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HomeBionik LaboratoriesLandmark Robot Assisted Training for the RATULS Trial Completed

Landmark Robot Assisted Training for the RATULS Trial Completed

BIONIK Laboratories Corp. (OTCQB: BNKL) (“BIONIK” or the “Company”), a robotics company focused on providing rehabilitation and assistive technology solutions to individuals with neurological and mobility challenges from hospital to home, today announced the completion of a landmark Robot Assisted Training for the Upper Limb after Stroke (RATULS) trial utilizing the Company’s InMotion Robotic Therapy Systems.

Results of the RATULS trial were presented at the European Stroke Organisation Conference (ESOC) in Milan, Italy on May 22, 2019 and published in the Lancet Online Journal on the same day. The study’s purpose was to compare clinical effectiveness of robot assisted training, enhanced upper limb therapy, and usual care for patients with moderate or severe upper limb functional limitation. The RATULS trial began in 2014 and was completed end of 2018.

“We are pleased that the RATULS trial confirmed the finding of previous research studies which demonstrated that robot-assisted therapy improved upper limb impairment when compared with conventional care methods for stroke victims. The trial’s finding that robotic therapy is the only therapy to statistically maintain a significant impairment advantage at six months after treatment is a strong signal that robotic therapy is critical for achieving positive patient outcomes,” said Dr. Eric Dusseux, CEO, BIONIK Laboratories. “BIONIK’s InMotion Robotic Therapy Systems have been selected for some of the largest interventional research studies over the past 10 years, including the Veterans Affairs Robotics Trial which confirmed robot-assisted therapy improvement in upper limb impairment using the Fugl-Meyer Assessment (FMA), a stroke-specific, performance-based impairment index. In the VA study, the impairment advantage achieved through robot-assisted therapy translated into significant upper limb function improvements using the Wolf Motor Function Test.”

For the RATULS trial, the primary outcome for upper limb success was determined by Action Research Arm Test (ARAT), with four distinct success criteria that varied according to baseline severity, not used previously and developed by the RATULS trial team. Although the findings demonstrated that robot-assisted therapy improved upper limb impairment, using this ARAT measurement, the trial was unable to conclude that robot-assisted therapy or enhanced upper limb therapy resulted in improved upper limb functionality after stroke compared with usual care provided to patients with stroke-related upper limb functional limitation. The attrition rate was also drastically reduced in patient population following either robotic therapy or enhanced upper limb therapy versus usual care only, and most of the withdrawals before 3 months in usual care were due to disappointment with treatment allocation.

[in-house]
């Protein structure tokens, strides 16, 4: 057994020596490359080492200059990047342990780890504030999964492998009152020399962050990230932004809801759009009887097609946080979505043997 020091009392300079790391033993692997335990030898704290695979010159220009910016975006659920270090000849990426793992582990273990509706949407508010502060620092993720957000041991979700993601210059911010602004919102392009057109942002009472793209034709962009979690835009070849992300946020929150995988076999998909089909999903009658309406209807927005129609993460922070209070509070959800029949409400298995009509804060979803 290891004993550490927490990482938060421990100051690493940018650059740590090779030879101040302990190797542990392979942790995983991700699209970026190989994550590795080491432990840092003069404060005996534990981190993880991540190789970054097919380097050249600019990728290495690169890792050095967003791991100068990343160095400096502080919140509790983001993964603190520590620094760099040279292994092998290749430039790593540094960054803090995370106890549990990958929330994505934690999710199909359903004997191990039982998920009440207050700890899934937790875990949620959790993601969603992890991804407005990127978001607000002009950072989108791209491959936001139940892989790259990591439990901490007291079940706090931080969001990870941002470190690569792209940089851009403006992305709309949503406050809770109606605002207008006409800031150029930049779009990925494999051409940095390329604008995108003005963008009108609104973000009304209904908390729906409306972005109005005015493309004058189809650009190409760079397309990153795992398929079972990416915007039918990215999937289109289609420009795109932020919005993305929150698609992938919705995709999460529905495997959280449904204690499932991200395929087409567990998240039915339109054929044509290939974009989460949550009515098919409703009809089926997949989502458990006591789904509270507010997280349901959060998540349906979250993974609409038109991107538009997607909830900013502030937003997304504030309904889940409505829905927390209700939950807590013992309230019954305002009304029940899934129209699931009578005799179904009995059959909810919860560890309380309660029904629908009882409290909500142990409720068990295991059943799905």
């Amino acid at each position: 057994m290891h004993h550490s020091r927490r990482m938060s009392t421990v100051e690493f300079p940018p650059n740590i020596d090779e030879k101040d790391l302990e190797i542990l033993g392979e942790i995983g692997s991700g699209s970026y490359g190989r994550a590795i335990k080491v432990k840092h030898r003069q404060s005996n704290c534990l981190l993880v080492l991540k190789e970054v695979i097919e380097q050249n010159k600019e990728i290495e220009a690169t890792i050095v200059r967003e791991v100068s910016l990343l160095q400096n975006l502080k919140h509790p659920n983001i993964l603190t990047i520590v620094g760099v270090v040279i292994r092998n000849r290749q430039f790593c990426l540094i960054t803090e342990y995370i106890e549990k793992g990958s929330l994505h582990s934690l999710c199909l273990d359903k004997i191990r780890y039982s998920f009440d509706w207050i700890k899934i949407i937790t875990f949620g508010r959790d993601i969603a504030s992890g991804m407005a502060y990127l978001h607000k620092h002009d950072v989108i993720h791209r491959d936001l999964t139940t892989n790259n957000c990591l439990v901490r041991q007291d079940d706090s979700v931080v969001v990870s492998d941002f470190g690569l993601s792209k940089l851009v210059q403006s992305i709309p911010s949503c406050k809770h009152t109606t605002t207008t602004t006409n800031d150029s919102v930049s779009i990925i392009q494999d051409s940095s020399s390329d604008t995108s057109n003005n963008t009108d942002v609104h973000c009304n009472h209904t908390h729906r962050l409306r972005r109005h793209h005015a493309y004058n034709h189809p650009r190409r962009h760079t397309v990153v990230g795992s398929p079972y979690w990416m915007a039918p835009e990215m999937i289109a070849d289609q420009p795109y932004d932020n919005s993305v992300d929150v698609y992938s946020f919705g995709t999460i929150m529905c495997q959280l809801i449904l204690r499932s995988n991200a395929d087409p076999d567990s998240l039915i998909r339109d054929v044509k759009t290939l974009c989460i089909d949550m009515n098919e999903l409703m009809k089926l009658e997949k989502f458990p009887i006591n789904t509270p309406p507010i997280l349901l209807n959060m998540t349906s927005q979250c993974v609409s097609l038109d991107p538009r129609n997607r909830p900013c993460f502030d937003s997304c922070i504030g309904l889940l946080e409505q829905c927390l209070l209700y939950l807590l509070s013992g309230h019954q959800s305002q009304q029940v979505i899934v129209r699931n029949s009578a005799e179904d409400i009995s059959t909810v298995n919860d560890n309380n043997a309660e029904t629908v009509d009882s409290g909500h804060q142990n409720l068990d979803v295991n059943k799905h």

BIONIK recognizes the difficulty of creating a level playing field for comparing technology-assisted therapy to conventional methods and commends Professor Helen Rogers and her UK research team for their diligent undertaking and extensive study of 770 patients over a four-year time period.

“We appreciate the ongoing medical study of innovative technology designed to improve patient recovery from stroke. We are also grateful for the extensive feedback provided by patients and clinical practitioners over the past three years as we have actively researched and developed improved capabilities for our robotic rehabilitation systems,” said Dr. Dusseux. “The combination of evidenced-based medicine and real-world clinical feedback have led to the release of substantially improved versions of the InMotion ARMTM Robotic Therapy System announced in early 2018, and the InMotion ARM/HANDTM Robotic Therapy System announced beginning of 2019. These versions of our products include enhanced software applications with patient-centric configurable protocols to assist the therapist in providing specialized treatment of stroke and traumatic brain injury. BIONIK looks forward to providing the most advanced solutions to allow clinicians to develop the appropriate rehabilitation methods to address upper limb impairment and reduced arm function. We have seen robotic therapy utilized effectively due to its inherent repeatability and predictability which facilitates the standardization of treatment protocols and consistent measurement of patient progress, another great way to reinforce the patient’s motivation.”

BIONIK’s InMotion Robotic Systems have now been utilized in two of the largest interventional trials completed for upper limb evaluation in the past 10 years. The Company’s robotic-assisted rehabilitation technologies were previously utilized in a trial led by the Providence Veteran Affairs Medical Center, involving 127 patients with moderate-to-severe upper-limb impairments six months or more after stroke. The results of that study were published in The New England Journal of Medicine in April of 2010.

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Medical Device News Magazine is a division of PTM Healthcare Marketing, Inc. Pauline T. Mayer is the managing editor.

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